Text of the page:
1. THE IDEA: The first stage of assessing whether a business idea is doable is to describe the process of producing the products or service. Is it do-able in the general sense that it requires know how and technology resources that are or could be reasonably available?

• Describe the service or products and the basic operational (for example production) process.
• What legal regulations will apply to the product, service or operation of the business?
• Will there be any problems with trade names, patents or intellectual property?
• What kind of people are your potential customers; why will they buy what you intend to offer them?
• How many potential customers are there; are they easily accessible?
• Will your product or service be new to the market, or is there already a supply of similar goods or services?
• Is the current supply of goods or services adequate for the level of need or demand?
• How much competition is there, and why should people buy from you?
• Are the goods or services being supplied of a suitable quality and price for the customers you will be targeting?

2. MOTIVATION: Is your motivation strong enough? Are you prepared to face the uncertainty and learn quickly from the experience of mistakes as well as successful decisions?
• Why do you want to start this business?
• What psychological demands will the business put on the person who starts it?
• What are you prepared to sacrifice to be successful?
• Who will give you moral support when things get tough?

3. ABILITIES: Is the idea do-able by you? With your experience, know how and character, are you the right person to start and operate this scale of business? What are your weak areas and how will you overcome them?
• What skills does the business demand?
• What can you offer as relevant experience and skills?
• Do you know your limitations as an entrepreneur in this type of business, and what you can do about them?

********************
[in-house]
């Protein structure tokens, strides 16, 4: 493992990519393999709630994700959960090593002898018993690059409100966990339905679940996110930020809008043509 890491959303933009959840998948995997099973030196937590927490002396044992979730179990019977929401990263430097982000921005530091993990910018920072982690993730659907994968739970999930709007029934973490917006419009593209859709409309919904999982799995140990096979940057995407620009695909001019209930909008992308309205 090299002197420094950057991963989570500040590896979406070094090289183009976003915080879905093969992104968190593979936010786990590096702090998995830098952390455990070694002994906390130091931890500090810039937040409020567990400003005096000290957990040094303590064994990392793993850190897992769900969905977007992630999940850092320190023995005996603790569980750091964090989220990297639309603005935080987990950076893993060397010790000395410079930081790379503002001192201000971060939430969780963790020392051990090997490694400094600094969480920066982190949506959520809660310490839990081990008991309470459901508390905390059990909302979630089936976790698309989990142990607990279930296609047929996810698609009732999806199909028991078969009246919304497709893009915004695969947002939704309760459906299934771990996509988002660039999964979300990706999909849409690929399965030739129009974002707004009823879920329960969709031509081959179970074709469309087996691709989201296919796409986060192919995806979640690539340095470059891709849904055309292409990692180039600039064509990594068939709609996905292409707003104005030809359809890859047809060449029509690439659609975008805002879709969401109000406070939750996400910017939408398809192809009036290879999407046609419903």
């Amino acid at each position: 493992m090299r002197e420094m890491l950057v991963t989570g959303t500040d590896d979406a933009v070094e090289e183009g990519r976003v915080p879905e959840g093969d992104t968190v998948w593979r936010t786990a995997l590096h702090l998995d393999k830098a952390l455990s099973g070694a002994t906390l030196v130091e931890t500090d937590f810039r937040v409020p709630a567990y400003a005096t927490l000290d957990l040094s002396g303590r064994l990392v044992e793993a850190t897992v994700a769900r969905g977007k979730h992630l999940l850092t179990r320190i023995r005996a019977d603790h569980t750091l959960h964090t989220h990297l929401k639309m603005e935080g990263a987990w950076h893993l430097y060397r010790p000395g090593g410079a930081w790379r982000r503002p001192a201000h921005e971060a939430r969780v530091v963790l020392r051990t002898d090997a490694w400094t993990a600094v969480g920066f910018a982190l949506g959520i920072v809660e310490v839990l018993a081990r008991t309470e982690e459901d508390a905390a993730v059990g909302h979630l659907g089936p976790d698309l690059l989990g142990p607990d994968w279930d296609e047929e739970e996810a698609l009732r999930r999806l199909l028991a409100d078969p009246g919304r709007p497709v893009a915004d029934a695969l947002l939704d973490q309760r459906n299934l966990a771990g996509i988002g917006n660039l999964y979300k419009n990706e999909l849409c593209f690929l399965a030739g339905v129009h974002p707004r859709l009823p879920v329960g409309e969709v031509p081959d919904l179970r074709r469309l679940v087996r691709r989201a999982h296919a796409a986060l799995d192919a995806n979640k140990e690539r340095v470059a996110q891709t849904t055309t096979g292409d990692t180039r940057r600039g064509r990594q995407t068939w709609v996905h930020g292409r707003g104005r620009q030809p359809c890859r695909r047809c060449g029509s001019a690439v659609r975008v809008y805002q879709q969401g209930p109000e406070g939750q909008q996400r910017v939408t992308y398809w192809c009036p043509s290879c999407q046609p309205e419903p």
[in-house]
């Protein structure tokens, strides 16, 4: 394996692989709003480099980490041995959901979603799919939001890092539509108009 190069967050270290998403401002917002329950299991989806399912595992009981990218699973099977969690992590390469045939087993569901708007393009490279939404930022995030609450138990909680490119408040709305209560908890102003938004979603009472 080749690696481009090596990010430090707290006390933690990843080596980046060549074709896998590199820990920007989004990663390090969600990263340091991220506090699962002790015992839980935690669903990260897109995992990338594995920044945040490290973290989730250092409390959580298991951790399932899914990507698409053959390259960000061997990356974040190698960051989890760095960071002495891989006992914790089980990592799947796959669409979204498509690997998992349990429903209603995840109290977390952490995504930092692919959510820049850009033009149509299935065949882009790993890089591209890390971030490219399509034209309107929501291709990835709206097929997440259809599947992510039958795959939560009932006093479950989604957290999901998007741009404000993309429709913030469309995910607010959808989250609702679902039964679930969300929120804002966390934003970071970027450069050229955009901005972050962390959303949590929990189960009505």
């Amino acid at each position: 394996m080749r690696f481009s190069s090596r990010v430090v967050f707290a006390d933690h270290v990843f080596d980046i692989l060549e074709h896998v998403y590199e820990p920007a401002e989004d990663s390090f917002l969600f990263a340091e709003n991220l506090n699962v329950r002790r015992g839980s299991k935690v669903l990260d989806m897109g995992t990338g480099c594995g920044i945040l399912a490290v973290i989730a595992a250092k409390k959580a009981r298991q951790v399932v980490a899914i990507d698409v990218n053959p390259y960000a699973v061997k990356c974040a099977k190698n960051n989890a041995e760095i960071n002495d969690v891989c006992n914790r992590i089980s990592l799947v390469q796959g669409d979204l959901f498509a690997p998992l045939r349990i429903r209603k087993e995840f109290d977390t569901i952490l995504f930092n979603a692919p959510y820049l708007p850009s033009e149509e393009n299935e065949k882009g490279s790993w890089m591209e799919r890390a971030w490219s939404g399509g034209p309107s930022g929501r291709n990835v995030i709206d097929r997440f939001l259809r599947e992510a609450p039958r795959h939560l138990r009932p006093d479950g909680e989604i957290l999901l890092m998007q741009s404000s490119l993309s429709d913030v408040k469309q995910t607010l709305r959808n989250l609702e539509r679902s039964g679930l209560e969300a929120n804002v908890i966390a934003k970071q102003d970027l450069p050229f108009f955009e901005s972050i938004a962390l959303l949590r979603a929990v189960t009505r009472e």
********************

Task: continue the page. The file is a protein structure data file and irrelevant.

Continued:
4. RESOURCES: How do you propose to resource the idea? Will you be able to manage the appropriate scale of entry into the market? What scale of investment and resourcing is required?
• What level of technology and operational skill is required by your business idea?
• What other types of resources are needed?
• What kind of premises is required?
• Explain if the business idea involves any special or innovative concepts or technology?
• Is the required technical know how and equipment available?

So the first task is to write as much as you can about what you already know about the idea.

Why is identifying a business opportunity important?

All new ideas are not necessarily viable options. An entrepreneurial idea is necessary but not sufficient for a small business. Every idea needs to address a specific need, want or problem. It is clear that the business, while it must have commercial merit, is perhaps not the key ingredient, but rather it is the entrepreneur who can identify the market opportunity that is large enough to support a business venture

If insufficient numbers of people experience the need, want or problem, then the idea will not have enough customers or clients for it to be successful. Therefore, most new and developing entrepreneurs start with identifying an opportunity, clearly defining the opportunity and then trying to generate specific idea to respond to this opportunity.

To summarize, not all ideas for a new business have a large enough market demand to make them viable businesses.

How to assess business opportunities?

When assessing opportunities for a new business venture, consider the following questions:

1. Is this really an opportunity that would lead to a viable business venture?
2. Has it been identified by others? Have they acted upon it?
3. How long will the opportunity last? Will it support a long-term venture?
4. Do you have sufficient information to properly assess the opportunity? Is it accurate?

Once you have uncovered a business opportunity, there are two key factors to consider:

(1) Could that be a viable business for me?
Only further investigation, such as conducting a feasibility study or writing a business plan, will answer this question.

(2) Has anyone else done this before?
Your research will uncover whether or not this opportunity has been discovered before. If it has, investigate who is successful at it to find out what they are doing right and if there is any room for you to do it better. You need something to differentiate your business from the competition. This is a critical part of deciding whether or not this idea will make a viable business.